Totally Nuts.Posted: October 2, 2012
Despite how it looks like I eat all this fancy food.. or, I eat all this food.. or, okay, I try to make it sound like I live solely on sugar, salt and butter.. it’s a lie. I actually eat very little of what I research and write about.
That isn’t to say that I don’t eat things like Mallomars and Waffle House, but rather I eat a bite or two here and there and settle in with things that grow out of the ground. I eat plenty of boring fruits and vegetables punctuated by my favorite teardrop shaped food, the almond. Ah yes, the almond. Its shaped like a tiny drop of regret for all those pats of butter that I have chosen not to eat. But my heart thanks me like a kid with a birthday bike. And that, I suppose, makes it kind of worth it.
Anyways, as you can gather, I eat a lot of nuts.
Eating healthy and eating well isn’t all it’s cracked up to be though. Sure, I may live to be a thousand with my low saturated fat no fun diet, but I’ll probably die from shock when I hit the checkout stand and realize that I just spent $37 on a bag full of teardrop shaped regrets someday. It’s a real problem that I’m futureworrying about. (I mean, in 2078 this thing isn’t going to curate itself, you know.) Thus, I’m always on the hunt for cheaper nut suppliers.
Fortunately for me, my local
rabbit health food store has my back. In my exhaustive searches all over lower New York, this tiny hole in the wall has the cheapest almonds in town if you buy in bulk. Every week, I go in and load up on another pound or two of the sweet raw ones in the bin, note the bland flavor and wait for my heart to thank me again. Every week, I’m nonplussed with the averagely sweet somewhat soft almonds in my hand. There’s no fancy wasabi soy sauce salt covering these things. No cinnamon sugar crunchies. Almonds. Juuuust… almonds. My eyes sometimes tear with regret while my heart weeps for joy.
Anyways, one day I decided that I wanted to know how a dry roasted nut was made after a handful of (even cheaper) dry roasted peanuts tickled my palate with their odd tasting garlicky sweetness. Compared to my usual nut stocks, these things fairly danced on my tongue with hints of celery salt and sugar. They were gross. They were crunchy. They were seriously hitting the spot. Was this some type of Planter’s alchemy going on here? Some weird sous vide slash dehydrator thing?
Not at all. A few queries later, I discovered that dry roasted nuts are about the easiest thing that you could ever make. For example, if you have ever roasted pumpkin seeds around this time of year then congratulations, you could put Planter’s out of business. Dry roasting simply means “roasted without oil”. Anyone could do it.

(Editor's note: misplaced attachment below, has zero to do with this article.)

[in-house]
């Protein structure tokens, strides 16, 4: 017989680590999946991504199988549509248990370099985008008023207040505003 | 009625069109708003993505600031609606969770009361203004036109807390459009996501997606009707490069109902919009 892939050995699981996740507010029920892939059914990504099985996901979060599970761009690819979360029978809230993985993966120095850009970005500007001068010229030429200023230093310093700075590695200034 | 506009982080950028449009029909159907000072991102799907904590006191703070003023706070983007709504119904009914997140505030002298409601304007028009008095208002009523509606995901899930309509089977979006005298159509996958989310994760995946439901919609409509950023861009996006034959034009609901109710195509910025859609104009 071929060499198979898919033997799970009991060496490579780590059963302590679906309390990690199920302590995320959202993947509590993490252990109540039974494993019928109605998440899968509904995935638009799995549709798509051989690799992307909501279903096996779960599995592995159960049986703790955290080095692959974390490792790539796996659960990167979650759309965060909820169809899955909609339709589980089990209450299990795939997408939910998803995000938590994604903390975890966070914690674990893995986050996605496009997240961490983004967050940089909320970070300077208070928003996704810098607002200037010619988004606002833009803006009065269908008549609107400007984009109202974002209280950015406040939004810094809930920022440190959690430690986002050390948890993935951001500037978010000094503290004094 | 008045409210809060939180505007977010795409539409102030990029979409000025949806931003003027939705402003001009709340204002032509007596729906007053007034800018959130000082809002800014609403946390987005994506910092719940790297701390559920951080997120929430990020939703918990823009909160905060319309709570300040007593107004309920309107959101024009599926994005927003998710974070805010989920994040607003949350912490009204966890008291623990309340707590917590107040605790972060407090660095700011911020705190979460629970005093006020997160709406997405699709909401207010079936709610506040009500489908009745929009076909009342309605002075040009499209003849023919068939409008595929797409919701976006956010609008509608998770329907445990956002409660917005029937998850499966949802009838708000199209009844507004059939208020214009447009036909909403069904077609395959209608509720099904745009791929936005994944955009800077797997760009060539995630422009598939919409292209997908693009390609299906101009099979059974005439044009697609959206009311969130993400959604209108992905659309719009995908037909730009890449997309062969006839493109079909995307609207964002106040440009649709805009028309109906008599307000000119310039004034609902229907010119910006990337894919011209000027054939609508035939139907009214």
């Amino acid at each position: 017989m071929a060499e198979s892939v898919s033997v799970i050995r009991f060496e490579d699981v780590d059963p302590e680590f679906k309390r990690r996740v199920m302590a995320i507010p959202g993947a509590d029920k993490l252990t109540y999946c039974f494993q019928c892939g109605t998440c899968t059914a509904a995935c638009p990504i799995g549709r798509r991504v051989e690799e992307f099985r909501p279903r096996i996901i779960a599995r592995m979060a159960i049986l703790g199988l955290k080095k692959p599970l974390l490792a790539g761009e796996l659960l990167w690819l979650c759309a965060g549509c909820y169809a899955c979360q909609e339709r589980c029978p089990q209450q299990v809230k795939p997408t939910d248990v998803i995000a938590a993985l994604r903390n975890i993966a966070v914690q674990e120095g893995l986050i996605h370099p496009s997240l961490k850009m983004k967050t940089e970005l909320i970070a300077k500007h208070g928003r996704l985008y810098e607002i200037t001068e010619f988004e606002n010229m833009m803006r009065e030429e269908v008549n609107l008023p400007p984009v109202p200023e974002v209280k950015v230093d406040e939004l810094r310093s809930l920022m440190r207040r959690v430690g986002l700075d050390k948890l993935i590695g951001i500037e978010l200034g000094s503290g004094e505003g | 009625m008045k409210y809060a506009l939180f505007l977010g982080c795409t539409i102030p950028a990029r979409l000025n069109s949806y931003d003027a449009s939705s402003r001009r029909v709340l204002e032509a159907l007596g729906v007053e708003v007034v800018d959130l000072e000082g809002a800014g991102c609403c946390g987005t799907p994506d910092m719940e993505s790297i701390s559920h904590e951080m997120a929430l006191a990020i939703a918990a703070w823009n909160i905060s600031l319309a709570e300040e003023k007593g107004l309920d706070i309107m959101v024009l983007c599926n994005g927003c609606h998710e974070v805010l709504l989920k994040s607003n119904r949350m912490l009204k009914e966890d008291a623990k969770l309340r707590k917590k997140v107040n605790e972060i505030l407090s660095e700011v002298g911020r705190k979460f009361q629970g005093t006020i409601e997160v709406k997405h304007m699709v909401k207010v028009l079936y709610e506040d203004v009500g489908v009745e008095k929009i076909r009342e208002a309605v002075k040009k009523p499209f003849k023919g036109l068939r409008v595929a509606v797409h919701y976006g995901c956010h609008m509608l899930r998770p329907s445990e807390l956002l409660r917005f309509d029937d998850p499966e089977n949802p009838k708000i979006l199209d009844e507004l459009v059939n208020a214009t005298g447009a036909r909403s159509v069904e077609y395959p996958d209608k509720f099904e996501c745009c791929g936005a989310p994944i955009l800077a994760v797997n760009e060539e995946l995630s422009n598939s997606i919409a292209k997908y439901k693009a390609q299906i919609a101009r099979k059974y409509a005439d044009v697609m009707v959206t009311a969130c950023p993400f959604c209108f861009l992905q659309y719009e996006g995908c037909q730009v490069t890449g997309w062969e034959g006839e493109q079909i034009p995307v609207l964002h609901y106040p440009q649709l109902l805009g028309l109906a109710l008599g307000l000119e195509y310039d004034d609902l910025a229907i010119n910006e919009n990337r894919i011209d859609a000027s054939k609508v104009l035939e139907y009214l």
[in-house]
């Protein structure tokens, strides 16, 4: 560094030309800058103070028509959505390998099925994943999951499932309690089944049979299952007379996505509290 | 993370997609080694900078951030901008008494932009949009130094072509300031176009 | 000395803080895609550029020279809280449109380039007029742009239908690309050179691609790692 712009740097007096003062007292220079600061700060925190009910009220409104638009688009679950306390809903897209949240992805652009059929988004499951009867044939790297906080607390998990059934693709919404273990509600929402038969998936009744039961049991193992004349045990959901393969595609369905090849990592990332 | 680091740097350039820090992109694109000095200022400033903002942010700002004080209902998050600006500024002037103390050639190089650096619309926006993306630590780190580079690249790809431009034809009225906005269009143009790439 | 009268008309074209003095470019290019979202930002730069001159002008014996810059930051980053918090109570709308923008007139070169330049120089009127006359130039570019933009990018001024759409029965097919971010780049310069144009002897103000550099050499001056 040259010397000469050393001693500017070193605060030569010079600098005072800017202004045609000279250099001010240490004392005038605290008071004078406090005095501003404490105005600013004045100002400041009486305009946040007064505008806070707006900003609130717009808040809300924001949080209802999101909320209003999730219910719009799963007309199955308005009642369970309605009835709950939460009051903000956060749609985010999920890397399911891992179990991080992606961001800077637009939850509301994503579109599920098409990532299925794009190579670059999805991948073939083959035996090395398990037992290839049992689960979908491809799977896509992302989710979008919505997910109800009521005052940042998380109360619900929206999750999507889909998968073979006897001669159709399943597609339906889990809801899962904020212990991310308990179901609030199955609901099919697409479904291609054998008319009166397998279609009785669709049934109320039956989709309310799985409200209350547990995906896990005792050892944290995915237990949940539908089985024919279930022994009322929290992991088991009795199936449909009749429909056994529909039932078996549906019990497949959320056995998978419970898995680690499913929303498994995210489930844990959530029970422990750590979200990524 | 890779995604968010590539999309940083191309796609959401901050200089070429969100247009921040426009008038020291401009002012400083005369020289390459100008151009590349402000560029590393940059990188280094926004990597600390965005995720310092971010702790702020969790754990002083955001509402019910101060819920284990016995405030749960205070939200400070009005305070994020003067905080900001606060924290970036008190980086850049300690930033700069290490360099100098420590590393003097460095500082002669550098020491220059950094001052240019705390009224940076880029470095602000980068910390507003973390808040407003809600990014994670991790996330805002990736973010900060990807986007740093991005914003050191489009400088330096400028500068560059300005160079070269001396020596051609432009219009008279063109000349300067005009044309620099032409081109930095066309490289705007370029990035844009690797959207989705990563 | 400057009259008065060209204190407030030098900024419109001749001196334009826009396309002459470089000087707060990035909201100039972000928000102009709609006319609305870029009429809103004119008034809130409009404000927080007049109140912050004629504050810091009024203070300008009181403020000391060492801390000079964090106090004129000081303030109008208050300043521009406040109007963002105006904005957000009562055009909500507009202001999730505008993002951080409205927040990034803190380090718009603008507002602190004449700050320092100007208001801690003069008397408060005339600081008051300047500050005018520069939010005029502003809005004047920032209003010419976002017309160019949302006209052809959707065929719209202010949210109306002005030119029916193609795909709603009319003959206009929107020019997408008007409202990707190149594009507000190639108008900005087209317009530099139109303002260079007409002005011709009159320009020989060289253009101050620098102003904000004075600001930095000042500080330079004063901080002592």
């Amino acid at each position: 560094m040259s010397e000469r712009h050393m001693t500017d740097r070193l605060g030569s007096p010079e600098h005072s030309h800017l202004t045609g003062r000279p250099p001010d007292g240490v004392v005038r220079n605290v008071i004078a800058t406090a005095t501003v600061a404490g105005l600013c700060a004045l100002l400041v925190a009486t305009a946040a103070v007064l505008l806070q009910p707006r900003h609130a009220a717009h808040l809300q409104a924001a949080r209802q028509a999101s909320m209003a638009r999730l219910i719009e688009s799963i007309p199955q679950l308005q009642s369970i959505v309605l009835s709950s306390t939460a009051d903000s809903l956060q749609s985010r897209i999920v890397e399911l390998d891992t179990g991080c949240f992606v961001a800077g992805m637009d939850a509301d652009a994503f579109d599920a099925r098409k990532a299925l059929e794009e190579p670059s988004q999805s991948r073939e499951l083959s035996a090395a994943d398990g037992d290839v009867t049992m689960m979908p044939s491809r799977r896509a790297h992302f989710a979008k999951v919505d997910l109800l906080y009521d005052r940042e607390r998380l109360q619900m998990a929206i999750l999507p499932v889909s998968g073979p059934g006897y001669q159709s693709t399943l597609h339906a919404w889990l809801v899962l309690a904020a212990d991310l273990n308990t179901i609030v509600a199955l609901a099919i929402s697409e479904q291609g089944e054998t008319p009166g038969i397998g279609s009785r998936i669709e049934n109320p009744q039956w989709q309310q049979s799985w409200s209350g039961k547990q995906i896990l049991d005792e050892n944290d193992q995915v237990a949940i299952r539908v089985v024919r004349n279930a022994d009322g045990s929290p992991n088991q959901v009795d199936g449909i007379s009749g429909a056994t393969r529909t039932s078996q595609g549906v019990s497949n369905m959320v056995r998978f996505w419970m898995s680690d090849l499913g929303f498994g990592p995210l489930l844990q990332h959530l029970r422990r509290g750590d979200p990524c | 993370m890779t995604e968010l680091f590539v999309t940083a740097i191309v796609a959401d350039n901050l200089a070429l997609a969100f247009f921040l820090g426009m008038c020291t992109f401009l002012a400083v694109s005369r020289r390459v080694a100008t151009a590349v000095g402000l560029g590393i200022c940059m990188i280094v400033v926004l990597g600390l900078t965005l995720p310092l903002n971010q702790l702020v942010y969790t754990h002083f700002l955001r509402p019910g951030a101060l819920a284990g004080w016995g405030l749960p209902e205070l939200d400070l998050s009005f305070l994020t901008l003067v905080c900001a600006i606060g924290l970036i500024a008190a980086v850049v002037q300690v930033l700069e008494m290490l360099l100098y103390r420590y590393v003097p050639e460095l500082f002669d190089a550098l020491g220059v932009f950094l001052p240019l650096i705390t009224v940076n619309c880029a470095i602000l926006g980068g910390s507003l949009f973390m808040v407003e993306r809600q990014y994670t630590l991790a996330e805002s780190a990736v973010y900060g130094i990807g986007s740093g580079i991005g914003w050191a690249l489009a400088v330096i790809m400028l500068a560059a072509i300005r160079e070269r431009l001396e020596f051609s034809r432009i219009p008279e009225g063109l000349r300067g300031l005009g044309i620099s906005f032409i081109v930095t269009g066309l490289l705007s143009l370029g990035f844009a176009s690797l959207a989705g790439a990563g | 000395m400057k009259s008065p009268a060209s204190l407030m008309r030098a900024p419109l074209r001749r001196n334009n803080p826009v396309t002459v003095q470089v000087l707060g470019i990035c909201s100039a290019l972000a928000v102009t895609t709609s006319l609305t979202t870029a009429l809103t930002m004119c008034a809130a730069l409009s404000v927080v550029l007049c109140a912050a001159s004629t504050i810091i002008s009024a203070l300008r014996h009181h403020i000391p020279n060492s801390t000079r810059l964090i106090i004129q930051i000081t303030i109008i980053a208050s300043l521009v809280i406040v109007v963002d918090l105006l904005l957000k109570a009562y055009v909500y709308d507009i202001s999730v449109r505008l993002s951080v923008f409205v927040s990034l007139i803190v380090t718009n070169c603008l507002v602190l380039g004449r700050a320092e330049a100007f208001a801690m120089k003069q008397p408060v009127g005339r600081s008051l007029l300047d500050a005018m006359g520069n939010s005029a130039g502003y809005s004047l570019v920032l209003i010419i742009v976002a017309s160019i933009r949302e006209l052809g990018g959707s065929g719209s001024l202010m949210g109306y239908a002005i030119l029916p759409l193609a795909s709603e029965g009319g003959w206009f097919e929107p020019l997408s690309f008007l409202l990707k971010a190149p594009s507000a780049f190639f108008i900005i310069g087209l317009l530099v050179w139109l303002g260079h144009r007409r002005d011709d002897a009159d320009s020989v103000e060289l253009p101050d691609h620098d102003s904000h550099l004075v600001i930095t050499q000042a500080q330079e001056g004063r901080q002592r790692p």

HOWEVER, I wanted the nuts like I sometimes treated myself to when I’m feeling flush. Don’t lie, you’ve probably eaten them too. I’m talking about the fancy ones with jalapeno barbeque spicy stuff or salt and vinegar tangy stuff on them. Could average humans do that too?
Uh huh. Again, super easy. The key to creating a flavorful dry roasted nut is simply in brining the nut before roasting, ideally in a vacuum. That way whatever flavor you’re going for is jam packed in the nut before it even hits your oven. Flavor exploding in every crunchy bit! Almond Xtreme!!! I tried it myself.
Depending on your level of interest, you could try canning the nut that you want to brine in a hot water bath to create the desired vacuum effect or you could (like me) go lazy and just dump everything in a bowl while throwing caution to the wind. (Admittedly, I actually forgot about mine for a few days.) If you decide to can your nuts before roasting them, be sure to practice safe canning procedures and make sure that your brine is acidic enough to inhibit mold growth. If you’re lazy (like me), just make sure that you have a few extra hours to do this project with.
To make your own flavor packkkked!!! nuts, simply create a 1:1 saltwater brine and throw the nuts in to make sure that everything is covered. Then cover your container and let it sit out on a counter or in the refrigerator, stirring occasionally. Depending on the softness and fat content of the nut you choose to use, the brining process may be only a few hours (like in the case of cashews) or up to overnight (like almonds). With canning, the results may be similar with timing, perhaps even shorter.
Once your nuts are brined sufficiently, all you need to do is drain them, dry them lightly, toss with any additional dry herbs or spices that will not melt (e.g. no sugar) and dry them in a low heat oven on a cookie sheet or lay them out in a food dehydrator. I suggest a 250 degree oven for about 2 hours, stirring at 15 minute intervals. Dehydrator times may vary depending on the model and volume of nuts roasted.
And that’s it. No rocket science, no fancy food chemistry. Dry roasting nuts is about as hard to do as making toast. So now my entire body skips a beat with joy, knowing that I have cheap options to keep me living forever. Which means endless posts about cooking and eating forevermore. Now whose eyes well up with teardrop shapes of regret? Not yours, right?